November 23, 1902|
November 7, 1967|
Brasília, Distrito Federal, Brazil
|Other names||Helen Trask|
|Occupation||Film actress, author, film director|
Thompson Buchanan (1927-1930, divorced)|
Leek Bowen (m 1936)
Helen Joan Lowell (November 23, 1902 – November 7, 1967) was a movie actress of the silent film era from Berkeley, California. Lowell published a sensational autobiography, Cradle of the Deep, in 1929, which turned out to be a pure fabrication.
Lowell's mother was the daughter of a Massachusetts Lowell. Her father was the son of a landowner from Montenegro and a Turkish woman. Lowell feared that her father, Captain Nicholas Wagner (Preacher Nick), had died on December 24, 1924. Newspapers reported his ship, the Oceanic Vance, sank off the coast of Mexico. Two weeks overdue in Los Angeles, California, the schooner was sighted in January 1925, fifteen miles (24 km) northwest of San Diego. The Oceanic Vance had lost her convoy, the schooner Westerner, on Christmas Eve, 1924.
Lowell received her dramatic training from Gwendolen Logan Seiler, and became an extra at Goldwyn Pictures at the age of 17. She played bit parts in motion pictures as an extra. One of her first efforts was the role of Madge Barlow in the movie Loving Lies (1924). She was featured with Monte Blue in Cap'n Dan and in the Thompson Buchanan production of The Cub.
After completing a leading part in Branded a Thief (1924), about Mexican frontier life, Lowell was chosen as the "Queen of the Fourth of July" for 1924 in Tijuana, Mexico. She was selected by Senor De Los Rios, a noted bullfighter from Spain.
Her last screen role was in Adventure Girl (1934), a film directed by Herman C. Raymaker and loosely based on her fictionalized autobiography. In 1935, Lowell sued Van Beuren Studios and Amedee J. Van Beuren for an accounting of the profits. Van Beuren promptly made a counter-claim for $300,000 damages allegedly sustained because of Lowell's "inexpert" performance in the picture.
In 1929, Joan Lowell published an autobiography, Cradle of the Deep, published by Simon & Schuster, in which she claimed that her sea captain father took her aboard his ship, the Minnie A. Caine, at the age of three months when she was suffering from malnutrition. She claimed that he nursed her back to health. She also claimed that she lived on the ship, with its all-male crew, until she was 17, during which time she became skilled in the art of seamanship and once harpooned a whale by herself. She claimed that the ship ultimately burned and sank off Australia, and that she swam three miles to safety, with a family of kittens clinging by their claws to her back. In fact, the autobiography was a fabrication; Lowell had been on the ship, which remained safely in California, for only 15 months. The book was a sensational best seller until it was exposed as pure invention. The book was later parodied by Corey Ford in his book Salt Water Taffy in which Lowell abandons the sinking ship (which had previously sunk several times before "very badly") and swims to safety with her manuscript.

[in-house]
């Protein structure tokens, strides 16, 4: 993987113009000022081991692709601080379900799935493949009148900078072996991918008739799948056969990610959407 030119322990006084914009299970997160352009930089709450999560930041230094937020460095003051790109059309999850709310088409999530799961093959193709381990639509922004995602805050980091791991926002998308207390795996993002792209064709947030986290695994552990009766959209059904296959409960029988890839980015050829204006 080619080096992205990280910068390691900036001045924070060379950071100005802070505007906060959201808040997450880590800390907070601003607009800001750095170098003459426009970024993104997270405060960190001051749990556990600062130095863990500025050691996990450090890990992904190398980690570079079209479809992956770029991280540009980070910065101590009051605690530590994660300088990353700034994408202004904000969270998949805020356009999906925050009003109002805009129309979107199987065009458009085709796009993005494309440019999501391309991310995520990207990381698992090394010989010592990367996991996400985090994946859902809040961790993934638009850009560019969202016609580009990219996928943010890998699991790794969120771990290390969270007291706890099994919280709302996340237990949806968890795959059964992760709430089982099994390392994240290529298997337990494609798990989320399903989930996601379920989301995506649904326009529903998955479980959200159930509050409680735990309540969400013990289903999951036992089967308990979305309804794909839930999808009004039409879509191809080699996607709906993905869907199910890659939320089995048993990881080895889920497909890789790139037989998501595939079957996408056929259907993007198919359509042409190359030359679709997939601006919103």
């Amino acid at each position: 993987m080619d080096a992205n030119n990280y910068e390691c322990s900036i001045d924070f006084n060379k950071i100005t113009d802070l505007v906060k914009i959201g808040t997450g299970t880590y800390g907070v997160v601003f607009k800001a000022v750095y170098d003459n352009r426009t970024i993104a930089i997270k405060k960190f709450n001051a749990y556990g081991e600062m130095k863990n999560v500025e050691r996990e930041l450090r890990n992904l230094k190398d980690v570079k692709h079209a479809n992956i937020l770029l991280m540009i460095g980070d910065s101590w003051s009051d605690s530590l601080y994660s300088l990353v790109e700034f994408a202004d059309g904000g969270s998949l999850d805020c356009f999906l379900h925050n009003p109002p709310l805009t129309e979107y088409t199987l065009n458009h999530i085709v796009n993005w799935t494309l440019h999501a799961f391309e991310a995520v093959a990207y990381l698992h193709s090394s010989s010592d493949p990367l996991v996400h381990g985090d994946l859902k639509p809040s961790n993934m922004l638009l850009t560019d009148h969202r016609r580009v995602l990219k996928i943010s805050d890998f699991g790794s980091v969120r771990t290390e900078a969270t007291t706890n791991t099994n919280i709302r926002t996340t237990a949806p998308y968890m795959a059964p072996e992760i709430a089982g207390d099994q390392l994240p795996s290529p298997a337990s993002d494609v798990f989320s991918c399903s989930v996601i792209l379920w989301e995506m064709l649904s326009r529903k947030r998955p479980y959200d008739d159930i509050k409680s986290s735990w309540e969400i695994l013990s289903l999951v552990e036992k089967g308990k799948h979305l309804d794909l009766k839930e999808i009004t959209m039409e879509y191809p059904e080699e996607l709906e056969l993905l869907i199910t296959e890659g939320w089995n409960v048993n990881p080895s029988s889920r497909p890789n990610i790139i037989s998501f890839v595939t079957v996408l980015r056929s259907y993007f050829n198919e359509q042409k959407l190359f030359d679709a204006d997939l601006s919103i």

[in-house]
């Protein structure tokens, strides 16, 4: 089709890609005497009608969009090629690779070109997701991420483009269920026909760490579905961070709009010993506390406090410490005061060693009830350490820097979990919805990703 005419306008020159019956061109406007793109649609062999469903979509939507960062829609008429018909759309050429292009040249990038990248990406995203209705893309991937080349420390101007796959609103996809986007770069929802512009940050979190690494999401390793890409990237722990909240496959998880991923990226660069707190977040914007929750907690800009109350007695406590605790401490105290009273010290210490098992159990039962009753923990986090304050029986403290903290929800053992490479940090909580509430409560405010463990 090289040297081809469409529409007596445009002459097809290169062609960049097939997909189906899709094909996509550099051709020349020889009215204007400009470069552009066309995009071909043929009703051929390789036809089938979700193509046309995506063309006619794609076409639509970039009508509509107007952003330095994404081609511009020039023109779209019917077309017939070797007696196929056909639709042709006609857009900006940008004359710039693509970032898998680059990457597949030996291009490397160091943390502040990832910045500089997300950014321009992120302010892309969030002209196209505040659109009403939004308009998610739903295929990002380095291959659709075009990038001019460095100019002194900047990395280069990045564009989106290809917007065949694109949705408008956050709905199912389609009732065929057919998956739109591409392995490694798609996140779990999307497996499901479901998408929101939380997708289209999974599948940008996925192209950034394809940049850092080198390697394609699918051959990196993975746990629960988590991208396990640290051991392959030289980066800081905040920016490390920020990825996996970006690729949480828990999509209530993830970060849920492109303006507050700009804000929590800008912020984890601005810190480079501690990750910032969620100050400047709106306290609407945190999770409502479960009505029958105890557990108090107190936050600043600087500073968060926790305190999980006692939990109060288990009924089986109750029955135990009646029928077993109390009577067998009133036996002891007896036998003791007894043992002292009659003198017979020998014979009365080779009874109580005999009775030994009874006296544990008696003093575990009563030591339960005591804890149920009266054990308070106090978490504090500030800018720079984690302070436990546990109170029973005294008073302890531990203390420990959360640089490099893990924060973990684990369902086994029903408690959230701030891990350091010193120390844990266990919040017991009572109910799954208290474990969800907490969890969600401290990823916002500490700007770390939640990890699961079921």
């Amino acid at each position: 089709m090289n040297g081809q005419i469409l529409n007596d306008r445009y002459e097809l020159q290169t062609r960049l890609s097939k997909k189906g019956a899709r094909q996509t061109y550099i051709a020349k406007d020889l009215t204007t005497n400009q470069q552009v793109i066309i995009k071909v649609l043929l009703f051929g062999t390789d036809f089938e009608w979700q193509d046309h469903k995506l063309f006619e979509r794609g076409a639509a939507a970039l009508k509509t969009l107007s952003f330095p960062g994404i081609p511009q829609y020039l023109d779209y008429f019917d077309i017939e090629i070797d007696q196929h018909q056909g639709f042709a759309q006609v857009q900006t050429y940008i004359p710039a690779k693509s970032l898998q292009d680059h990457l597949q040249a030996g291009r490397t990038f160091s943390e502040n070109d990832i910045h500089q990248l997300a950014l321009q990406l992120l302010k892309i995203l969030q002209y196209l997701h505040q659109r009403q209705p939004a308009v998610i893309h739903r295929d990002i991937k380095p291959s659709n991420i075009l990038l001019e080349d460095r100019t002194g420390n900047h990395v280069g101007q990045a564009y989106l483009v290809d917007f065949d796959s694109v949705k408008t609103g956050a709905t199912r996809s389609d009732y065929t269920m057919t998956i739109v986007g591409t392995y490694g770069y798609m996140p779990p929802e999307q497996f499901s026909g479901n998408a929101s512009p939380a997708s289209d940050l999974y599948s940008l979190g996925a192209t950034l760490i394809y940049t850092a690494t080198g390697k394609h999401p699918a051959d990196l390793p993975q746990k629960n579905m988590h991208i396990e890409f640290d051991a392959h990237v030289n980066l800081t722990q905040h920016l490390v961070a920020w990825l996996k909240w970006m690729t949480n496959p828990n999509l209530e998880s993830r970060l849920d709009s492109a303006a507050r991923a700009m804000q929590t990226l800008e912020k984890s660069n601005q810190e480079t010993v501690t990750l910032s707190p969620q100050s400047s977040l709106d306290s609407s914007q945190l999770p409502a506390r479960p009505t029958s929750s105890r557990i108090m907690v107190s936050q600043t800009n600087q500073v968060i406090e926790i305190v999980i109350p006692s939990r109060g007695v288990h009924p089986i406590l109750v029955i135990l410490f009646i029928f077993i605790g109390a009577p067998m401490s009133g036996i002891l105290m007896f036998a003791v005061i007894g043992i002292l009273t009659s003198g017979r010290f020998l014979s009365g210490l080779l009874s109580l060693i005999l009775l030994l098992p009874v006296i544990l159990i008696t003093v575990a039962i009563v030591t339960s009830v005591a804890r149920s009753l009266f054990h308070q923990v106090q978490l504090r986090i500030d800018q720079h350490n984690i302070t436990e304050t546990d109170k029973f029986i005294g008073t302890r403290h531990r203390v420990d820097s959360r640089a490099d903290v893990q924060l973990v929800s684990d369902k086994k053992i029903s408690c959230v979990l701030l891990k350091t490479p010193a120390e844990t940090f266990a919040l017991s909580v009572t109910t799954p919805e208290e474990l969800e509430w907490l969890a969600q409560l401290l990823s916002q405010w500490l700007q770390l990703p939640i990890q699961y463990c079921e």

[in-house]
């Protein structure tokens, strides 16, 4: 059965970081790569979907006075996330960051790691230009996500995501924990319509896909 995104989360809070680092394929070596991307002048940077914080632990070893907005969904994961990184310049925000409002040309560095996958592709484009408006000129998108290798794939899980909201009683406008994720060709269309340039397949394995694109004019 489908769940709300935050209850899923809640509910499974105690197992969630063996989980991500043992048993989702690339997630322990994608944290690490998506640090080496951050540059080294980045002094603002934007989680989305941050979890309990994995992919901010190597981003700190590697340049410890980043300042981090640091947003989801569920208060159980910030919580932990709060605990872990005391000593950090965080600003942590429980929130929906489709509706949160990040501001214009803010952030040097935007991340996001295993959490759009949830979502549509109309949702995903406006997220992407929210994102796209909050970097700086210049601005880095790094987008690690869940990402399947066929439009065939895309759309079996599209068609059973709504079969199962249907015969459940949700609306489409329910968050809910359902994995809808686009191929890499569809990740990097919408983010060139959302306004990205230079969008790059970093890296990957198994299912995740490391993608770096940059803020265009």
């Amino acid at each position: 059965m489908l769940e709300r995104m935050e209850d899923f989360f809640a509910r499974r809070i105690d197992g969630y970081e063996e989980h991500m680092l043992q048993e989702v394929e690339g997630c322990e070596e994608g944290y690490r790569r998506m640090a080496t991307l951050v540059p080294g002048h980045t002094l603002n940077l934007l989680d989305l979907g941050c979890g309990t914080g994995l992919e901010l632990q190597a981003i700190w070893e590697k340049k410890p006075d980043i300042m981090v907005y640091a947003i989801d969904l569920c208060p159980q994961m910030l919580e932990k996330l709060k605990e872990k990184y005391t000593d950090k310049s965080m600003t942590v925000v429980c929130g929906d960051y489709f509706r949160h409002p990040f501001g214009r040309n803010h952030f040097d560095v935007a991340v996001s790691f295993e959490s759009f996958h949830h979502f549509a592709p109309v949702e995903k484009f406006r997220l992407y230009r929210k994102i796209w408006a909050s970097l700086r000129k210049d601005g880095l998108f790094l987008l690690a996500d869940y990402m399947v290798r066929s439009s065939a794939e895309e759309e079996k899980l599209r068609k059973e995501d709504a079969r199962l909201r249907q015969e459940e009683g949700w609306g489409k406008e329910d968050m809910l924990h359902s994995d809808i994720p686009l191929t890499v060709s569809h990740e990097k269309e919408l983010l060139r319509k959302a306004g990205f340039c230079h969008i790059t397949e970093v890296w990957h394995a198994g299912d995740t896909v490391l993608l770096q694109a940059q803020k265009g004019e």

Author and reporter
Lowell's book about growing up at sea, Cradle of the Deep, was exposed as a fabrication when neighbors of her parents were interviewed by the San Francisco Chronicle.
She married playwright Thompson Buchanan on October 16, 1927. The couple resided on a 170-acre (0.69 km2) farm three miles (5 km) from New Hope, Pennsylvania. They separated in October 1929. Lowell continued to live in the smaller of two old stone houses on the property. She named the home Joan's Ark. Lowell liked the country, her horses, and books, while Buchanan preferred city life.
Lowell became a newspaper reporter in Boston, Massachusetts in the early 1930s. She was assaulted by booking agent Morris Levine. He was sentenced to fourteen months in the House of Correction in January 1932. Lowell worked for WOR (AM) radio station in New York City in 1934.
Joan Lowell married a sea captain, Leek Bowen, in 1936. He took her to the countryside of Brazil to carve out a coffee plantation.Together they owned a Farm called "The Anchorage" in the city of Anápolis. Working as a real estate agent in the city, she also sold lands to actors and actresses as Janet Gaynor and Mary Martin in Anápolis. She was called "Dona Joana" by the locals and after a long time in Anápolis she moved to Brasília, from where she made a remarkable trip, crossing the National road "Belém Brasilia" from South to North, driving a Volkswagen. That great adventure was reported in a National magazine during the 60's. She chronicled their adventures in a book, Promised Land (1952). The local Jan Magalinski Institute preserves and researches her history at Anapolis.
Joan Lowell died in Brasilia, Brazil in 1967.
- SUIT ON 'INEXPERT' ACTING. New York Times. August 29, 1935
- Colby, Anne (March 14, 2008). "Meet the grandmother of memoir fabricators". Los Angeles Times. Retrieved December 31, 2008.
- Joan Lowell Dies in Brasilia. Reading Eagle - Nov 15, 1967
- Los Angeles Times, The Dizzy Whirl of the Extra's Life, February 18, 1923, Page III29.
- Los Angeles Times, Lobscouse Need Of Puny Infant, July 29, 1923, Page III31.
- Los Angeles Times, Men, Women, and Things in the World's News, September 17, 1923, Page I8.
- Los Angeles Times, To Entertain at Party Saturday, December 19, 1923, Page II11.
- Los Angeles Times, Si Senor, El Toro Has Competition, July 4, 1924, Page A2.
- Los Angeles Times, Actress' Father Is Lost at Sea, January 8, 1925, Page A9.
- Los Angeles Times, Ship Oceanic Vance Safe, January 10, 1925, Page A6.
- Los Angeles Times, Sailor Girl's Tale Spun, March 24, 1929, Page C11.
- Los Angeles Times, New York's Best Sellers, April 14, 1929, Page 20.
- Los Angeles Times, Joan Lowell's Dream Fades, November 10, 1929, Page 8.
- Los Angeles Times, Lowell Attack Brings Sentence, January 27, 1932, Page 1.
- Los Angeles Times, Short Talk, August 13, 1934, Page 5.